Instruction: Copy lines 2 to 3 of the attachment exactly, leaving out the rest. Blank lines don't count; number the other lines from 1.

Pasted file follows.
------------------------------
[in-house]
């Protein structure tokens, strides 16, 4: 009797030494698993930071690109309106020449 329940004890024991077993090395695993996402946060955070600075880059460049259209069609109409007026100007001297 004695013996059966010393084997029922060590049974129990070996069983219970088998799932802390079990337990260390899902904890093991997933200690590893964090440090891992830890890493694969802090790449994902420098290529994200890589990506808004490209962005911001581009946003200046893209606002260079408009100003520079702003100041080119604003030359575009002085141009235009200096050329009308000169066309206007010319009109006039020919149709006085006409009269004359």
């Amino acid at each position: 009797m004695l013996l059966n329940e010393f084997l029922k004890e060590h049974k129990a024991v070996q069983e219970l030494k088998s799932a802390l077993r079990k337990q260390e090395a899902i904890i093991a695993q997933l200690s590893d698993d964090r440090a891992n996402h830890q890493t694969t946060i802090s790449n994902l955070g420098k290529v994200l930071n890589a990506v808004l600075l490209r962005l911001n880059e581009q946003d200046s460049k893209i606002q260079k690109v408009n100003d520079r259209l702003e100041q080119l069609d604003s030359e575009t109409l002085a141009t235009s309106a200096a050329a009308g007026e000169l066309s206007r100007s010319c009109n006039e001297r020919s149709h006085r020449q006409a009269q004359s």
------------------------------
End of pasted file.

């Protein structure tokens, strides 16, 4: 009797030494698993930071690109309106020449 329940004890024991077993090395695993996402946060955070600075880059460049259209069609109409007026100007001297 004695013996059966010393084997029922060590049974129990070996069983219970088998799932802390079990337990260390899902904890093991997933200690590893964090440090891992830890890493694969802090790449994902420098290529994200890589990506808004490209962005911001581009946003200046893209606002260079408009100003520079702003100041080119604003030359575009002085141009235009200096050329009308000169066309206007010319009109006039020919149709006085006409009269004359």
């Amino acid at each position: 009797m004695l013996l059966n329940e010393f084997l029922k004890e060590h049974k129990a024991v070996q069983e219970l030494k088998s799932a802390l077993r079990k337990q260390e090395a899902i904890i093991a695993q997933l200690s590893d698993d964090r440090a891992n996402h830890q890493t694969t946060i802090s790449n994902l955070g420098k290529v994200l930071n890589a990506v808004l600075l490209r962005l911001n880059e581009q946003d200046s460049k893209i606002q260079k690109v408009n100003d520079r259209l702003e100041q080119l069609d604003s030359e575009t109409l002085a141009t235009s309106a200096a050329a009308g007026e000169l066309s206007r100007s010319c009109n006039e001297r020919s149709h006085r020449q006409a009269q004359s």